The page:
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10 lessons from 10 years of food waste prevention at Martinsburg VA

By Leanpath  ///  May 7, 2020


Ten years ago the Martinsburg VA Medical Center, in Martinsburg, West Virginia, launched its Green Kitchen initiative, a precedent-setting sustainability program in the Veteran’s Administration. Food waste is a central focus, and working with Leanpath from the start, the foodservice team has prevented over 330,000 pounds of food from being wasted.

Here’s what the team has learned from 10 years of food waste prevention.

  1. Start with the EPA’s Food Recovery Hierarchy
    As luck would have it, around the time Nutrition and Foodservice (NFS) Chief Barbara Hartman was developing the Green Kitchen initiative, a local farmer introduced her to the EPA’s Food Recovery Hierarchy, the standard guidelines for managing food waste. Food waste prevention ranks highest because it provides the greatest environmental benefit. “So we knew we needed to get a baseline measure of our food waste,” says Hartman. That’s when they started working with Leanpath. Continuing down the hierarchy, they established a robust food donation program, which they tracked through Leanpath, providing meals to a nearby veterans’ transitional housing non-profit program.

  2. Frontline foodservice teams know the waste problem best
    About half of the medical center’s NFS foodservice is through its cafeteria. “It’s important that the last veteran gets the same options as the first,” explains NFS Assistant Chief Annemarie Price. “When you want that model, you end up having food waste.” Hartman and Price weren’t there at the end of meal service, so weren’t aware of the amount of waste the cafeteria was generating. “The staff were the ones who were seeing the food waste at 8:00 at night. They were passionate about [reducing] it and that was what really got them onboard with using Leanpath.”

  3. Cutting food waste lets you invest savings elsewhere
    The kitchen found immediate food waste reduction after beginning tracking. By reducing their food waste, they were able to stop buying as much food, which led to financial savings. They reinvested those savings. First in buying more local product (which led to further food waste reduction: fresher food has longer shelf life). And then they invested in special meals for the veterans, like a steak dinner on Father’s Day.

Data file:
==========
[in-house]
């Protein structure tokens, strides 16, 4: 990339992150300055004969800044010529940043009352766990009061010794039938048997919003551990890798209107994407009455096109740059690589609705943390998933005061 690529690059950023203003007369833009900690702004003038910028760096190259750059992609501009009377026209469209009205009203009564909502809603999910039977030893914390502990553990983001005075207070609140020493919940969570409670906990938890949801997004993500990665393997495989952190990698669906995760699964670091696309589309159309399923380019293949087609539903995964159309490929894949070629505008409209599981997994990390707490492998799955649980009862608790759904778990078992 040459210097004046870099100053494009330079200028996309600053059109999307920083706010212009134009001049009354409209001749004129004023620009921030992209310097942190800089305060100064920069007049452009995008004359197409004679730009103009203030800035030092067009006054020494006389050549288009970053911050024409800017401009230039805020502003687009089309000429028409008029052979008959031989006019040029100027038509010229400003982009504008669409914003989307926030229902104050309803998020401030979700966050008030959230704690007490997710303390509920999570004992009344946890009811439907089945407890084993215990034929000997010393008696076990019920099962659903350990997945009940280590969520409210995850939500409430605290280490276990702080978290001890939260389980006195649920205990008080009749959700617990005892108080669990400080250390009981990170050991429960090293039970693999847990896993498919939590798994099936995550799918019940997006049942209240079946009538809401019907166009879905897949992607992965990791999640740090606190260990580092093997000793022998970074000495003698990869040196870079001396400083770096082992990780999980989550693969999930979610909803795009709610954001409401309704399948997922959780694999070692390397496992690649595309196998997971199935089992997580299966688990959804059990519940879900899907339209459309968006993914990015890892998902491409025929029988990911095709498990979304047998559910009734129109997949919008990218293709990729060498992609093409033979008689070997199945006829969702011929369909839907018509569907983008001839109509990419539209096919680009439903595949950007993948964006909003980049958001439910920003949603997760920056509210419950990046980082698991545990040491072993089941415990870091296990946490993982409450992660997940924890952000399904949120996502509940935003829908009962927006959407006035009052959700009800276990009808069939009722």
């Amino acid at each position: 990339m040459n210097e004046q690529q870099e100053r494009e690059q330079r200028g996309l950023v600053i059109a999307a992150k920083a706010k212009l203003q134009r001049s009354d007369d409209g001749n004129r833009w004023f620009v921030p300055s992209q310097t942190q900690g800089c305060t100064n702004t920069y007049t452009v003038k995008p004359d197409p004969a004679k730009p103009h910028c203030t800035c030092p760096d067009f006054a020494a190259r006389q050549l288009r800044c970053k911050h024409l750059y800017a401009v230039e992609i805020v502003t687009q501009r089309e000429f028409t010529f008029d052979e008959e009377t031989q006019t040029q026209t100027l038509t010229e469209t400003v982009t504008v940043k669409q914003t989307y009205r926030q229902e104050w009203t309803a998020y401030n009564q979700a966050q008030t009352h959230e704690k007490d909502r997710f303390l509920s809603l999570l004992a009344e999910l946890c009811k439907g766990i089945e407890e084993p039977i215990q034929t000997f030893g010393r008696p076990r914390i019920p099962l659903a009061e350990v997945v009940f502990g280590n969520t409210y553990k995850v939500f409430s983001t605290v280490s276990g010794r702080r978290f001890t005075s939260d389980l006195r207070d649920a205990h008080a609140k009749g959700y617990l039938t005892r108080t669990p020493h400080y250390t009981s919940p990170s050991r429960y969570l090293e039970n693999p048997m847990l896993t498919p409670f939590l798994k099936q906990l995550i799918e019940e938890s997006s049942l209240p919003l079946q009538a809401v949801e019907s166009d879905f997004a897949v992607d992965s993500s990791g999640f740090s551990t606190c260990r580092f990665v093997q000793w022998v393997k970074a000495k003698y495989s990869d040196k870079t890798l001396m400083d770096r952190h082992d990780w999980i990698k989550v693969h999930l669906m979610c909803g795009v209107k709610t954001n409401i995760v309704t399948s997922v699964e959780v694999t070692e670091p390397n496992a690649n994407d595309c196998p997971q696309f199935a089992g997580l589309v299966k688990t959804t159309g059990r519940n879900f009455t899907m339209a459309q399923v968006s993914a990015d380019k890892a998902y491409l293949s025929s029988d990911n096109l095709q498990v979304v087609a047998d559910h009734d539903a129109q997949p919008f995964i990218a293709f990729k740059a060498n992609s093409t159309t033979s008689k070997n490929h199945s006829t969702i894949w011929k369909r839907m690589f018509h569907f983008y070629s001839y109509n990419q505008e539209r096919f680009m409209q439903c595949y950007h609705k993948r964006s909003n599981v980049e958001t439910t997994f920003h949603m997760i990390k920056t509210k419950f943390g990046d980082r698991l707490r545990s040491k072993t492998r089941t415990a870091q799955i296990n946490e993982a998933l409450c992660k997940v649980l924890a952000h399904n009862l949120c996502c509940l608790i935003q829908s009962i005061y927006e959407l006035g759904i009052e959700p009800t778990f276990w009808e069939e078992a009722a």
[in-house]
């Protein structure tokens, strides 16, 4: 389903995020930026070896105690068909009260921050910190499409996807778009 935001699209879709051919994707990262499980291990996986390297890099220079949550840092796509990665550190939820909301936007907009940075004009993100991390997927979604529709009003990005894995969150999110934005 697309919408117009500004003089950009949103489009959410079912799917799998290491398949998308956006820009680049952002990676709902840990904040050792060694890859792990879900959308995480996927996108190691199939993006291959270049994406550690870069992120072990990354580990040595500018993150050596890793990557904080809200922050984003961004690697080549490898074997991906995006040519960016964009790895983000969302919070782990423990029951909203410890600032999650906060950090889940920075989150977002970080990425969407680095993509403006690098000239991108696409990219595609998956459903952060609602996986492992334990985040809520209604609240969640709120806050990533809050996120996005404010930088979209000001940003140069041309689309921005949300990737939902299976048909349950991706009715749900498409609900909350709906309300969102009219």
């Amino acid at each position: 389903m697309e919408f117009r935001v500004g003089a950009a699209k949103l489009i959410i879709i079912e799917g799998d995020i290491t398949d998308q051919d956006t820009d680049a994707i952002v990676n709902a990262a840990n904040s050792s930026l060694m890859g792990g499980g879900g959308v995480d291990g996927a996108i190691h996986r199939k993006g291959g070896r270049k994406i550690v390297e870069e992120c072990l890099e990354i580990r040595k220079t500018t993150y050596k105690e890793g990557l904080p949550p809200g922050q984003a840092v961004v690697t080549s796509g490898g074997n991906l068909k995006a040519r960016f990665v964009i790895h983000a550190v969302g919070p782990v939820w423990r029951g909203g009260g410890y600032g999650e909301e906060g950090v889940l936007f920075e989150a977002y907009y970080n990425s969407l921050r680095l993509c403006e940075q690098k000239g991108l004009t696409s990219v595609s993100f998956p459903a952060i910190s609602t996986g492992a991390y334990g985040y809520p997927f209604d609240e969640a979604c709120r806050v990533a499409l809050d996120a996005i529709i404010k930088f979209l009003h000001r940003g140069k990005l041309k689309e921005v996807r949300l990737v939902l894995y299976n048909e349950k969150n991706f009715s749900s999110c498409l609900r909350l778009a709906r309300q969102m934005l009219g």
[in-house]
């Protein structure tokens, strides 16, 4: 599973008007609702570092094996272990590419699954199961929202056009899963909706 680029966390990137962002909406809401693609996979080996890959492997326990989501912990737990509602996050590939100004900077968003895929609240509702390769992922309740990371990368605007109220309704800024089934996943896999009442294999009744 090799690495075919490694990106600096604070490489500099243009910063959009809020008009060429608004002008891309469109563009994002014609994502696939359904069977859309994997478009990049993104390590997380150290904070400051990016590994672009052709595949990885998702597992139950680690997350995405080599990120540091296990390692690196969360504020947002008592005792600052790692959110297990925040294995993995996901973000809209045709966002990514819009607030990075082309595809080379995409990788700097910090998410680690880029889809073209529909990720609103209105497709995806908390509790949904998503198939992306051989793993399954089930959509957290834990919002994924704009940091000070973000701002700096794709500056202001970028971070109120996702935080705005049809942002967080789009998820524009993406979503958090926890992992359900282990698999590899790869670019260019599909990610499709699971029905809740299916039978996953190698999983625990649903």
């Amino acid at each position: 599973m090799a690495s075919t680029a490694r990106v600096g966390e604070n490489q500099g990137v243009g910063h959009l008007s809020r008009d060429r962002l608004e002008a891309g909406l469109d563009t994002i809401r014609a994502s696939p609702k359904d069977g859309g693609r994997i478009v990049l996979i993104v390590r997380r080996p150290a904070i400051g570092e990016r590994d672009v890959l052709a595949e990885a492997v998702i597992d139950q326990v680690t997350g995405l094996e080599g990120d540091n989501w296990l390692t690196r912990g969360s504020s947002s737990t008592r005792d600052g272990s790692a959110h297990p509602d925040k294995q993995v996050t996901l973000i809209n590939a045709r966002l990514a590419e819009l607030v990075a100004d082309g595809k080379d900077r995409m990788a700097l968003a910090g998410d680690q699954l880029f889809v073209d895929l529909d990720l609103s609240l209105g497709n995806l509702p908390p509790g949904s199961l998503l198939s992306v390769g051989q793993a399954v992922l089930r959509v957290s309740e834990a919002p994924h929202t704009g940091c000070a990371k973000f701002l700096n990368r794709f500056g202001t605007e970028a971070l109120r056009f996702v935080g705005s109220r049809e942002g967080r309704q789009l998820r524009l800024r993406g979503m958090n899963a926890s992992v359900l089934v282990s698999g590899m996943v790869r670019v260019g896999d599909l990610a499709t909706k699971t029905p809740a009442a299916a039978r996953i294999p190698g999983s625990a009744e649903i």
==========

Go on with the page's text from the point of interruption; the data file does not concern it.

4. You can create your own circularity
    “Circularity” or a “circular economy” is the concept that waste becomes a feedstock for production, so, in effect, there is no more waste. It’s a lofty goal for many, but a reality at Martinsburg VAMC. Again, following the EPA’s hierarchy, whatever waste they couldn’t prevent was first donated. Whatever couldn't be donated was composted on site. The compost was used for landscaping and in the facilities gardens on its 150 acre campus.

  5. Complacency is natural, but avoidable
    Like any system in a kitchen, you put plans in place and then you monitor compliance. “When you do something over and over again, complacency can creep in,” explains Foodservice Dietitian Taylor Kraft. Food waste tracking hasn’t been an issue because of the feedback loop: when staff track food waste, Leanpath immediately displays their financial and environmental impact. “That visual they get of all the good things we’re doing just pushes that complacency away and lets us address food waste issues that are creeping in.”

  6. Food waste tracking is an ongoing process
    “I look at measuring food waste the same as measuring meal cost or labor cost,” says Foodservice Supervisory Dietitian D’arcy Rea. “It’s a metric you have to understand because it’s so important to your kitchen’s finances.” And with the reality of high turnover rates in foodservice, new staff “will have no idea how to deal with food waste if they aren’t tracking it.”

  7. A sustainability mission helps recruit top talent
    Martinsburg, West Virginia, is a long way from Chicago. “It’s a big change, my friend,” says Rea, who relocated from the Windy City for the opportunity to work at Martinsburg VAMC. “They are changing things here. It’s what everyone should be doing. That was the inspiration for me to come here because they are so innovative around sustainability.” Kraft agrees: “It was the sustainability mission that attracted me.”

  8. Being sustainable can raise your kitchen’s profile
    Over the past decade Martinsburg VAMC and its foodservice team have been recognized for their leadership:
    • 2010 VA Sustainability Award
    • 2010 Presidential GreenGov Award – Good Neighbor category
    • 2011 Association for Healthcare Foodservice Spotlight Award
    • 2015 Military Order of the Purple Heart Distinguished Service Award
    • 2017 Practice Green Health “Partners for Change” Award
    • 2018 Practice Green Health “Partners for Change” Award

  9. Food waste is even more important during COVID-19
    “Tracking food waste during COVID-19 is essential since the status quo has been altered and we want to maintain good business practices,” says Hartman. “With changes in patient census, we want to adjust our costs, and food, along with labor, is our largest expense.”

  10. There’s more to do
    Recognizing that sustainability–and food waste prevention–is not something you do once and are then done, Hartman and team have renamed their program. It’s now called the Greener Kitchen initiative.

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Topics: Food Waste Strategies, Client Success